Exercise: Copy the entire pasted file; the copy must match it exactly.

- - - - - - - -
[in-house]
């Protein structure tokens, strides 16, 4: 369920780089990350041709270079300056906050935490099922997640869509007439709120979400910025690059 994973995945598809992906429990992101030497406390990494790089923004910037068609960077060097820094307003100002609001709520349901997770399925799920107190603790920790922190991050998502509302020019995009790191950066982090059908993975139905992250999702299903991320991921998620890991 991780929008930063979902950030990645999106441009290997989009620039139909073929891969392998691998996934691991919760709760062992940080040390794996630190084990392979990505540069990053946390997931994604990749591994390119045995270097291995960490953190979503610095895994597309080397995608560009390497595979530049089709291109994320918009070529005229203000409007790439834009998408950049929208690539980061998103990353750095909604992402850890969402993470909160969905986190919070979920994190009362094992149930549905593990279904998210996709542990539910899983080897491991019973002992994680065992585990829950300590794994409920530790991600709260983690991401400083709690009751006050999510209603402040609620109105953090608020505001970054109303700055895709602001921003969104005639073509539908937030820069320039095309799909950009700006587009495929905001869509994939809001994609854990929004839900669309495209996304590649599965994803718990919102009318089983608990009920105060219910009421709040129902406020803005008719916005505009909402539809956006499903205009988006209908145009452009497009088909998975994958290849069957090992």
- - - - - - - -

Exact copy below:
[in-house]
């Protein structure tokens, strides 16, 4: 369920780089990350041709270079300056906050935490099922997640869509007439709120979400910025690059 994973995945598809992906429990992101030497406390990494790089923004910037068609960077060097820094307003100002609001709520349901997770399925799920107190603790920790922190991050998502509302020019995009790191950066982090059908993975139905992250999702299903991320991921998620890991 991780929008930063979902950030990645999106441009290997989009620039139909073929891969392998691998996934691991919760709760062992940080040390794996630190084990392979990505540069990053946390997931994604990749591994390119045995270097291995960490953190979503610095895994597309080397995608560009390497595979530049089709291109994320918009070529005229203000409007790439834009998408950049929208690539980061998103990353750095909604992402850890969402993470909160969905986190919070979920994190009362094992149930549905593990279904998210996709542990539910899983080897491991019973002992994680065992585990829950300590794994409920530790991600709260983690991401400083709690009751006050999510209603402040609620109105953090608020505001970054109303700055895709602001921003969104005639073509539908937030820069320039095309799909950009700006587009495929905001869509994939809001994609854990929004839900669309495209996304590649599965994803718990919102009318089983608990009920105060219910009421709040129902406020803005008719916005505009909402539809956006499903205009988006209908145009452009497009088909998975994958290849069957090992």